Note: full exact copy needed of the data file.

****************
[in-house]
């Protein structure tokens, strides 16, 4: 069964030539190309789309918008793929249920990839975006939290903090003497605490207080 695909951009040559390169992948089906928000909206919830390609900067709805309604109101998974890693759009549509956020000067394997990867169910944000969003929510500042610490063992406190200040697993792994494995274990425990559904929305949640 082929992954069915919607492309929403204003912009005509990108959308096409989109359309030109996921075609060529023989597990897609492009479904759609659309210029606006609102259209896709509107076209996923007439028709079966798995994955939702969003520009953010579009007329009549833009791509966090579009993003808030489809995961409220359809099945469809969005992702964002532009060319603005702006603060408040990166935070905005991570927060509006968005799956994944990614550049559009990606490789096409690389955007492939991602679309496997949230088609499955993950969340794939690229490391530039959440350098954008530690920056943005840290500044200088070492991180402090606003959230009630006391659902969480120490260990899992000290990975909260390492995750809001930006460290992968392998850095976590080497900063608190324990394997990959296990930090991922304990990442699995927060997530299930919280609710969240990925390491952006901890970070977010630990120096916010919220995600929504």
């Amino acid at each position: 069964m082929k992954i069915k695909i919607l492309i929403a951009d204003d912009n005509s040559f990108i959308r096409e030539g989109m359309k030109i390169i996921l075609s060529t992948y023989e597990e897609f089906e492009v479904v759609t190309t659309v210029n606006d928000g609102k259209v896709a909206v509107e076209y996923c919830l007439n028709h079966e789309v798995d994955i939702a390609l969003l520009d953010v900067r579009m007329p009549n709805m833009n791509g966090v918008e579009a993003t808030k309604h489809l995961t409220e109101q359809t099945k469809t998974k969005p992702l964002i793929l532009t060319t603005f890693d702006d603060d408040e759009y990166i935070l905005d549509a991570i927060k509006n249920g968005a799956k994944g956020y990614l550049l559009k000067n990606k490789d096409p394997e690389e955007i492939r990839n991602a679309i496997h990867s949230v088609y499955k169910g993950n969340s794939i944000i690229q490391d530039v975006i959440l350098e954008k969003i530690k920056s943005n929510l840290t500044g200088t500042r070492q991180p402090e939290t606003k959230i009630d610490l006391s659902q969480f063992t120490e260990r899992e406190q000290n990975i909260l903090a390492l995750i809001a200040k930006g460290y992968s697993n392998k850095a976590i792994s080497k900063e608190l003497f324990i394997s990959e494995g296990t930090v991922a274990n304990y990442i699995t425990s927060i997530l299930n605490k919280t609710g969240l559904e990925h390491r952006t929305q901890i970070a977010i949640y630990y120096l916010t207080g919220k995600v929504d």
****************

[in-house]
């Protein structure tokens, strides 16, 4: 069964030539190309789309918008793929249920990839975006939290903090003497605490207080 695909951009040559390169992948089906928000909206919830390609900067709805309604109101998974890693759009549509956020000067394997990867169910944000969003929510500042610490063992406190200040697993792994494995274990425990559904929305949640 082929992954069915919607492309929403204003912009005509990108959308096409989109359309030109996921075609060529023989597990897609492009479904759609659309210029606006609102259209896709509107076209996923007439028709079966798995994955939702969003520009953010579009007329009549833009791509966090579009993003808030489809995961409220359809099945469809969005992702964002532009060319603005702006603060408040990166935070905005991570927060509006968005799956994944990614550049559009990606490789096409690389955007492939991602679309496997949230088609499955993950969340794939690229490391530039959440350098954008530690920056943005840290500044200088070492991180402090606003959230009630006391659902969480120490260990899992000290990975909260390492995750809001930006460290992968392998850095976590080497900063608190324990394997990959296990930090991922304990990442699995927060997530299930919280609710969240990925390491952006901890970070977010630990120096916010919220995600929504």
């Amino acid at each position: 069964m082929k992954i069915k695909i919607l492309i929403a951009d204003d912009n005509s040559f990108i959308r096409e030539g989109m359309k030109i390169i996921l075609s060529t992948y023989e597990e897609f089906e492009v479904v759609t190309t659309v210029n606006d928000g609102k259209v896709a909206v509107e076209y996923c919830l007439n028709h079966e789309v798995d994955i939702a390609l969003l520009d953010v900067r579009m007329p009549n709805m833009n791509g966090v918008e579009a993003t808030k309604h489809l995961t409220e109101q359809t099945k469809t998974k969005p992702l964002i793929l532009t060319t603005f890693d702006d603060d408040e759009y990166i935070l905005d549509a991570i927060k509006n249920g968005a799956k994944g956020y990614l550049l559009k000067n990606k490789d096409p394997e690389e955007i492939r990839n991602a679309i496997h990867s949230v088609y499955k169910g993950n969340s794939i944000i690229q490391d530039v975006i959440l350098e954008k969003i530690k920056s943005n929510l840290t500044g200088t500042r070492q991180p402090e939290t606003k959230i009630d610490l006391s659902q969480f063992t120490e260990r899992e406190q000290n990975i909260l903090a390492l995750i809001a200040k930006g460290y992968s697993n392998k850095a976590i792994s080497k900063e608190l003497f324990i394997s990959e494995g296990t930090v991922a274990n304990y990442i699995t425990s927060i997530l299930n605490k919280t609710g969240l559904e990925h390491r952006t929305q901890i970070a977010i949640y630990y120096l916010t207080g919220k995600v929504d």